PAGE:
Oct 19, 2011

Giving College Students A Chance To Weigh In And Influence Reform Debates [Or, Well, I Think Justin's Title Says It All]


Justin Schulze is the StudentsFirst campus director at The Ohio State University. He is a senior studying International Development and Economics. He is the Vice-President of Students for Education Reform and has led numerous student organizations on campus. Justin has traveled, volunteered, and conducted research in Costa Rica, Peru, Ecuador, and Bolivia. Following graduation, Justin hopes to continue his work in education reform.
On college campuses across the country, autumn is a time for football games, homecoming ceremonies, and beautiful weather. It's also time for new and returning students to explore their interests and find their passion both in and out of the classroom.
Every day, more and more college students are discovering that their true passion lies in reforming our broken education system. As they pass from high school graduation to their first day in a college course, students are quickly pinpointing the ways in which the K-12 education system prepared them for success and the ways in which it failed to do so. And as students meet classmates with backgrounds different from their own, they are also finding that not everyone receives an equal education; indeed, just making it to college - let alone succeeding academically - is an improbable reality for thousands of students nationwide.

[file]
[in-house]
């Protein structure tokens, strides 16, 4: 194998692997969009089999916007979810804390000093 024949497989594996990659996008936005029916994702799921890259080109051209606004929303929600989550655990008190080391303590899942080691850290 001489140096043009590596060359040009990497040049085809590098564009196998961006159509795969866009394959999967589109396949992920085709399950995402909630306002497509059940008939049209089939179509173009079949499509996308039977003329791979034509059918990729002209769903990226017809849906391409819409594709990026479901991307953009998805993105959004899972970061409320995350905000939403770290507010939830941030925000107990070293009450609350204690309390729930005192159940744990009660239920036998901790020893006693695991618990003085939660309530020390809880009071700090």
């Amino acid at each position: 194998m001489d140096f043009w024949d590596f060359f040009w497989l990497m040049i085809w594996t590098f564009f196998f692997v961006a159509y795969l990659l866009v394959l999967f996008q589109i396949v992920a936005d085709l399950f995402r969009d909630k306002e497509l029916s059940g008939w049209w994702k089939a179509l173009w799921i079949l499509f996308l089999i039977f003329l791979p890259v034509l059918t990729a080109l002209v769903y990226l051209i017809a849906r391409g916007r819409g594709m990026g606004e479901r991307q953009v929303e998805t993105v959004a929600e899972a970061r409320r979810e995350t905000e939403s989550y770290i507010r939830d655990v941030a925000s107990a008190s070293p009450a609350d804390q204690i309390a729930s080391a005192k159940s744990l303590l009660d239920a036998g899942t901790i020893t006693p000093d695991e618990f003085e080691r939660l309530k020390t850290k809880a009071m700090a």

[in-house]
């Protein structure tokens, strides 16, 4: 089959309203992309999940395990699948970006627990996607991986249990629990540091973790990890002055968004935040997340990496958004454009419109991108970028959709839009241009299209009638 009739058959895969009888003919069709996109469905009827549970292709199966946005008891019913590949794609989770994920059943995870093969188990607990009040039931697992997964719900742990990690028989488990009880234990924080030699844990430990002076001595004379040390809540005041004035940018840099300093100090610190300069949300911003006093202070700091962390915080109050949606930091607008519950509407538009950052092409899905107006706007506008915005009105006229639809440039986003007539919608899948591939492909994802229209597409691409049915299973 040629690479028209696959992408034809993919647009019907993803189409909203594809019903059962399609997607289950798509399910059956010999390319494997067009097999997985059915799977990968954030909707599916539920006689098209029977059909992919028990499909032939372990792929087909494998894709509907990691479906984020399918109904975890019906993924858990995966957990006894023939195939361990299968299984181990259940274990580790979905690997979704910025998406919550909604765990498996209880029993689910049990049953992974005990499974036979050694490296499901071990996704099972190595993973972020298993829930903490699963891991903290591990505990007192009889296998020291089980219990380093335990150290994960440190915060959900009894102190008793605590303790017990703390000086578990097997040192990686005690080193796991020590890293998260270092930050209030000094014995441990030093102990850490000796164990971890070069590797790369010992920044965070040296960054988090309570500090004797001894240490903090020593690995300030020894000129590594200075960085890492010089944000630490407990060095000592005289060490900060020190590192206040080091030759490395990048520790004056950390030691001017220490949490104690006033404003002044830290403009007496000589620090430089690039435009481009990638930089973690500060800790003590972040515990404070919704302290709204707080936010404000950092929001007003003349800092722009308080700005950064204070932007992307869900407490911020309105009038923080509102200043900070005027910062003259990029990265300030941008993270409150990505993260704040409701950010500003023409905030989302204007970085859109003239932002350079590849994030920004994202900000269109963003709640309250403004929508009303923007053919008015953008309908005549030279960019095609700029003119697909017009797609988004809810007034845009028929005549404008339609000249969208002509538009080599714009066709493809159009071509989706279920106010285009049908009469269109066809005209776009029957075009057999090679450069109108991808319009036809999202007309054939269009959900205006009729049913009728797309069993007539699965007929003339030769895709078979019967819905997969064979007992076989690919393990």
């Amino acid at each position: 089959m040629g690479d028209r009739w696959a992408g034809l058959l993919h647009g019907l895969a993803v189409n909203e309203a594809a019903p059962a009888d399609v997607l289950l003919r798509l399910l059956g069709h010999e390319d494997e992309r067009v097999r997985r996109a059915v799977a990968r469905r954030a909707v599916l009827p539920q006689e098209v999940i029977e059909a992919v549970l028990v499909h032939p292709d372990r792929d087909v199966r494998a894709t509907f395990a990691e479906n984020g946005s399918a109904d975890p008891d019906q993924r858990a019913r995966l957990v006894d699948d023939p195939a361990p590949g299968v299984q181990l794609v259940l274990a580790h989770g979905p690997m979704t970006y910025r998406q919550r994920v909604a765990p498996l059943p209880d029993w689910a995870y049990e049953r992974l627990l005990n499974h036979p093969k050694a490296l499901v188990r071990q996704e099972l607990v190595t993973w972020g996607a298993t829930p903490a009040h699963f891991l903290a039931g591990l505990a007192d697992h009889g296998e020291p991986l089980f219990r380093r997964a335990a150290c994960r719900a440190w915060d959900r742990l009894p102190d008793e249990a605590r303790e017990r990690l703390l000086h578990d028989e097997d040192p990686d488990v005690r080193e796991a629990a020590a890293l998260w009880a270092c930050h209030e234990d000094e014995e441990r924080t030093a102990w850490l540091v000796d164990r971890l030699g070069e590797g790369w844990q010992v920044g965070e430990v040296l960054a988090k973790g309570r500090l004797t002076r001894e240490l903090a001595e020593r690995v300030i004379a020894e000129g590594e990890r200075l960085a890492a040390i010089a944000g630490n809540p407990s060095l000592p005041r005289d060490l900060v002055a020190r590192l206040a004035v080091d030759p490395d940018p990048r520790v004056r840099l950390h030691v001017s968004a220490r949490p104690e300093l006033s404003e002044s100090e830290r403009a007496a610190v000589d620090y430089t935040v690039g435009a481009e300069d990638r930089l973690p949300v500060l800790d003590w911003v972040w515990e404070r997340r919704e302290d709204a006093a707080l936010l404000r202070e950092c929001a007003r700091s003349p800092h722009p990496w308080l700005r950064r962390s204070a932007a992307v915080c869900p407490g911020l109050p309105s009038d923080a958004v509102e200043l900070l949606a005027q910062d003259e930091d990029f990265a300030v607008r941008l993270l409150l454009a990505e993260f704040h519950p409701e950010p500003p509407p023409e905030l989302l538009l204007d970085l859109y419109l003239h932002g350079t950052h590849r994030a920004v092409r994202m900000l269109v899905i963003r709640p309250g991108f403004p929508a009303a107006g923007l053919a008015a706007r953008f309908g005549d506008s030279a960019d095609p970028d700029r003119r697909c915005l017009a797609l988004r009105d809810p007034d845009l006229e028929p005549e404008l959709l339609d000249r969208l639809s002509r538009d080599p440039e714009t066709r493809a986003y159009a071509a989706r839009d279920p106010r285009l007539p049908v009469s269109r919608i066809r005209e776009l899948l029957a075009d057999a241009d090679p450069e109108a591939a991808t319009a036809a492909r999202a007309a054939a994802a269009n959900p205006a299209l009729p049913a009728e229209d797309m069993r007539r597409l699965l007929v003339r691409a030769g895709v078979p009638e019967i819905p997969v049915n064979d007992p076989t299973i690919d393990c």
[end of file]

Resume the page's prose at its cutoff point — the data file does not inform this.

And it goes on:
That's because so many of our education policies intended to produce results for kids are actually serving the interests of adults in the system at the expense of kids. Consider the way our education system fails to identify and reward our most effective teachers. Nearly every college student can pinpoint the best teachers they had throughout their time in school, yet only a handful of states and districts across the country actually pay the best teachers for their performance and ensure they are teaching the students who need the most help.
Fortunately, college students are finding ways to take action. Newly formed campus groups are gathering students to spread the word about the problems in education. High-performing schools are using college students as tutors, mentors and after-school volunteers. These opportunities allow students to start working on behalf of kids in their immediate communities.
Now, with "StudentsFirst on Campus," college students can work on behalf of kids at the district, state, and national level. StudentsFirst knows that just as students can easily identify their most effective teachers, they can also identify the policies that make the most sense for kids. Through "StudentsFirst on Campus," StudentsFirst is committed to helping students make their voice heard - both on the quad and at the statehouse.
College students no longer have to wait until graduation to start fixing education and improving kids' lives. We are passionate, we are energetic, and now, with "StudentsFirst on Campus," we have the tools to start transforming that passion and energy into real change. Now, we are not simply college students interested in education reform; we are education reformers building a movement to transform public education. Join us.

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